A physician who nearly lost his career to drug and alcohol dependency, Dr. Michael Palmer found his way back to his calling partly by helping heal other doctors, and by replacing his daily pills with a page of writing every night.
“By the end of the 1970s, I was in solid recovery, and by 1981, I began to reach out to find doctors whom I could help,” he told the Globe in 2008. “It coincided with the beginning of writing. In retrospect, having a book to write was one of the things that kept me sane.”
Starting with “The Sisterhood” in 1982, Dr. Palmer launched a parallel career as a best-selling author. Although he could have set aside medicine for the medical thrillers that made him famous around the world, he continued to treat patients for years in Falmouth Hospital’s emergency room and to work with troubled doctors as associate director of the Massachusetts Medical Society’s Physician Health Services.
“It seemed to me that I was put on earth to take care of people,” he told the Globe. “That is what I should be doing, and I never got tired of it.”
Dr. Palmer, whose reputation for giving his time freely to aspiring writers was as legendary as his devotion to his three sons, died of complications from a heart attack and stroke Wednesday in New York City while he was on his way home from a safari in Africa. He was 71 and lived in Swampscott.
“Ultimately what mattered most to my father, above all the accolades and above all the accomplishments, were his family and his friends,” said his son Daniel of Hollis, N.H. “At the heart of my father was an endless amount of compassion and generosity. Nothing gave my dad greater joy than being in service to other people in their times of great need, or with just the simple things.”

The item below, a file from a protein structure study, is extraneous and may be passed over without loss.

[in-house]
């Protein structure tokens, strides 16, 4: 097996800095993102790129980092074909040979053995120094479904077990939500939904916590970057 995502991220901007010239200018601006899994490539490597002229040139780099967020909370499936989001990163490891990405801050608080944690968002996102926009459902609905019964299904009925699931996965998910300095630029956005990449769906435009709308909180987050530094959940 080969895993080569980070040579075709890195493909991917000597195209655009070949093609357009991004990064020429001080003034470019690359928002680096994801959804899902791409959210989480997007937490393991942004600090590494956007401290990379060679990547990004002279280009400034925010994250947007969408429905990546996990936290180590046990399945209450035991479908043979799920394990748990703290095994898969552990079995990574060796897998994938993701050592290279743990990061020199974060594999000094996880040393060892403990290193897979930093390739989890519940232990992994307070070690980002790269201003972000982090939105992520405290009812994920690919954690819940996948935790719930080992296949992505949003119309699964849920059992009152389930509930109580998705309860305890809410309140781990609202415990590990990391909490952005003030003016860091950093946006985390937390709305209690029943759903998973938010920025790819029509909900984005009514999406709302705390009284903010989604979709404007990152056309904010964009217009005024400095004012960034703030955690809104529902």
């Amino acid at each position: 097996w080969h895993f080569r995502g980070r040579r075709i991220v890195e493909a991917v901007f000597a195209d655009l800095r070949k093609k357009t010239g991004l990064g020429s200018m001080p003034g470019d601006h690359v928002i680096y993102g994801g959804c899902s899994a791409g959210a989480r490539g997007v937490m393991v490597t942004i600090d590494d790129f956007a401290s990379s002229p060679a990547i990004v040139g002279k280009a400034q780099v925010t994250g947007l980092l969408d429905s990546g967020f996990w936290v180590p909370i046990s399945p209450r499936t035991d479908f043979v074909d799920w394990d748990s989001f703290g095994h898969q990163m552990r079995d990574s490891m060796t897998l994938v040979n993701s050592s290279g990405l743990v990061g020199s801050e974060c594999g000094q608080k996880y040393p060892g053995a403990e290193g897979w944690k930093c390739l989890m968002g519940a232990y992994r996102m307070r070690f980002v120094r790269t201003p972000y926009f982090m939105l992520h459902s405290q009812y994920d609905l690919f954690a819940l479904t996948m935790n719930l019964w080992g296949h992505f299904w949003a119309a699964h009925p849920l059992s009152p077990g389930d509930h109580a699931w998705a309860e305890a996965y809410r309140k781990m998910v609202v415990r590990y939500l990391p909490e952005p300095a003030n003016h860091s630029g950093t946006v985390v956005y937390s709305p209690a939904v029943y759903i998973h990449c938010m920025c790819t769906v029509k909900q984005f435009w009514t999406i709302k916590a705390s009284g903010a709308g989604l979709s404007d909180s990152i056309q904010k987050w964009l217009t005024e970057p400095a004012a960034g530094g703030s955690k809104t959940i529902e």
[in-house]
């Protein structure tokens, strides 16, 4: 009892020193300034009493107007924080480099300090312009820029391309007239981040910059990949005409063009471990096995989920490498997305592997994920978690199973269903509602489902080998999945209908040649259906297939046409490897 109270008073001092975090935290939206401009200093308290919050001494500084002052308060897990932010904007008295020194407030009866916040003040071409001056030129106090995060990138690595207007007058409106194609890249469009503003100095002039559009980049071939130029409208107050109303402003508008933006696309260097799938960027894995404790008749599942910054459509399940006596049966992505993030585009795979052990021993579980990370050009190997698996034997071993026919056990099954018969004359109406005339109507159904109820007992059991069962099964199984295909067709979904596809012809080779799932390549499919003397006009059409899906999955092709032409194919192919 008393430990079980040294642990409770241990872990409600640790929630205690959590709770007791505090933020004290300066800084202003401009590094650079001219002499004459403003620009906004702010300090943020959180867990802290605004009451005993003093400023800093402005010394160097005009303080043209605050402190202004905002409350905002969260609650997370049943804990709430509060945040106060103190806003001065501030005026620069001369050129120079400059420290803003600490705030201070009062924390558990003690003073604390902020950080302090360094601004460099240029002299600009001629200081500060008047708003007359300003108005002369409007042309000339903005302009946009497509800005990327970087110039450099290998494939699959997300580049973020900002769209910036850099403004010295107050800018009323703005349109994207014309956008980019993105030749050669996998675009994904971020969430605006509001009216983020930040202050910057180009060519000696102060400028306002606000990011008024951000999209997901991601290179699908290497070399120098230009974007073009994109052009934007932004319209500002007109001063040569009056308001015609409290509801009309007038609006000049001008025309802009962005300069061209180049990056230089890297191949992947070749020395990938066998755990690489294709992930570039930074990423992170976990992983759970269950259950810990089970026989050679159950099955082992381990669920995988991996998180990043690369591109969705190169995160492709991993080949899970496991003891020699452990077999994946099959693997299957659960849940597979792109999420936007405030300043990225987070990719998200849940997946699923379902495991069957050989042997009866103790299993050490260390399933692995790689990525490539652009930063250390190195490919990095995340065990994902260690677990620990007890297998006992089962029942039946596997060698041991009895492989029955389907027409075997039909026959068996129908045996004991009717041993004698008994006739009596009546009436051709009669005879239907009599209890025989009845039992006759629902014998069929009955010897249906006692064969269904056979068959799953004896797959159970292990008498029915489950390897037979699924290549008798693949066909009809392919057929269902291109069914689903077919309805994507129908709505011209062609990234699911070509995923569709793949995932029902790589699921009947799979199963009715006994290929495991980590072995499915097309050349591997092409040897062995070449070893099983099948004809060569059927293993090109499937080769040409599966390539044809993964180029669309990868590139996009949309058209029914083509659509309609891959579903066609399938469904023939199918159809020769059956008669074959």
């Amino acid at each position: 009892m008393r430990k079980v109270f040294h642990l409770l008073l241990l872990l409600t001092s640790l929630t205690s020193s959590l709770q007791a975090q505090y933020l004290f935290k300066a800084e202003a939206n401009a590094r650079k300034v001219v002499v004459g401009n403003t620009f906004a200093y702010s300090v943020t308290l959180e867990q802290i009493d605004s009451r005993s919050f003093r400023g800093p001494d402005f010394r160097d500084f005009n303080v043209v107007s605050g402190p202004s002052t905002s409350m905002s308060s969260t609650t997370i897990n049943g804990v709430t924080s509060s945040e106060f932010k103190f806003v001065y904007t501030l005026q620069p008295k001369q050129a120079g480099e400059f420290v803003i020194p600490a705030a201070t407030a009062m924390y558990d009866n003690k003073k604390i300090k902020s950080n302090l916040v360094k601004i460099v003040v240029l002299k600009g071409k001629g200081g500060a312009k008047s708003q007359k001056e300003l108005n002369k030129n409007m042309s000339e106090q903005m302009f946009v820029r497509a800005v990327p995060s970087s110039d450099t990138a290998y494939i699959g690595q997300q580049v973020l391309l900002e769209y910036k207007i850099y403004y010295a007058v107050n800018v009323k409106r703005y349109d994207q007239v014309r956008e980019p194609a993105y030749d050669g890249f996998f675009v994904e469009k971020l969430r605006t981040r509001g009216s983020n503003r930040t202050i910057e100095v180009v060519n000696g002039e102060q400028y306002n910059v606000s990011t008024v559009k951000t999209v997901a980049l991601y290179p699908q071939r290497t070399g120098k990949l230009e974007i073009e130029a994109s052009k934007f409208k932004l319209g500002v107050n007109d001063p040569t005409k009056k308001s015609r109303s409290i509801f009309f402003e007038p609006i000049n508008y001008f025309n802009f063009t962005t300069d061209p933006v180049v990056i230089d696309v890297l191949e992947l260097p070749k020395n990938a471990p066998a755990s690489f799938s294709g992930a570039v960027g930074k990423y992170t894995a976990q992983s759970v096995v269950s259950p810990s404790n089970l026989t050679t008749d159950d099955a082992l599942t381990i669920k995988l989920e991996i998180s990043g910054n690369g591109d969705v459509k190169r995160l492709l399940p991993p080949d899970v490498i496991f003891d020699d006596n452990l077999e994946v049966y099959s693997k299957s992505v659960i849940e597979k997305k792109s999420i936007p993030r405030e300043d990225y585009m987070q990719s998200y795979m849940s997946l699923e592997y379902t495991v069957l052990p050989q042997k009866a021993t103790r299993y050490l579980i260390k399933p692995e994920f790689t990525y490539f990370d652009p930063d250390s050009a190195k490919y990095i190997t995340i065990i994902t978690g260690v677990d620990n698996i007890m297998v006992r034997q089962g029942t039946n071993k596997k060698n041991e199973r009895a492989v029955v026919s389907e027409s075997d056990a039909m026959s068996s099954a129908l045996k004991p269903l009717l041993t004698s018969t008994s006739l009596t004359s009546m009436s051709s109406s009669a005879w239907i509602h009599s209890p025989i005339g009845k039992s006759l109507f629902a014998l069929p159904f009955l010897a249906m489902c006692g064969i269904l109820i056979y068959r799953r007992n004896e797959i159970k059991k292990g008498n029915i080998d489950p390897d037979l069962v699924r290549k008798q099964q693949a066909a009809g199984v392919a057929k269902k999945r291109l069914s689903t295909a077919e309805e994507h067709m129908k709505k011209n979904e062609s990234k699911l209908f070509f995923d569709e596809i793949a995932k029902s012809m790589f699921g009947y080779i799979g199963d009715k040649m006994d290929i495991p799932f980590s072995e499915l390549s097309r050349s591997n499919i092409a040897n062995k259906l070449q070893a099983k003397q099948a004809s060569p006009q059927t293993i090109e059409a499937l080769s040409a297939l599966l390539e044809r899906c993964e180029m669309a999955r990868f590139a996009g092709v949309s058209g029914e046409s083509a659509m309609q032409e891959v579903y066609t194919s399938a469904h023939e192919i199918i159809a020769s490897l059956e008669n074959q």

For readers, Dr. Palmer offered books that opened a window into the medical profession. If Robert B. Parker used his hard-boiled detective, Spenser, to introduce the world to the streets of Boston, Dr. Palmer took those readers inside the city’s hospitals.
Translated into 35 languages, his first 19 books sold an estimated 5 million copies. His 20th book is scheduled to be published May 20. Dr. Palmer’s fourth book, 1991’s “Extreme Measures,” was made into a 1996 movie starring Hugh Grant, Gene Hackman, and Sarah Jessica Parker.
Self-deprecating in the face of success, Dr. Palmer made a point of knowing and thanking all who helped place his books in the hands of readers. Dr. Palmer’s editor said his visits to the publishing house’s New York offices always stretched long beyond the 10 or 15 minutes many authors stay before heading out for a swanky lunch.
“He wanted to talk and connect with everyone who worked on his book, from the cover designer to the production editors to the publicity department to the marketing department,” said Jennifer Enderlin, senior vice president and publisher of St. Martin’s Press and Dr. Palmer’s editor the past 10 years.
They always dined at the same Greek restaurant, and when “I’d say, ‘Michael, are you sick of Periyali?’ He’d say, ‘No, it’s our good luck place. We always come up with good thoughts and ideas there.’”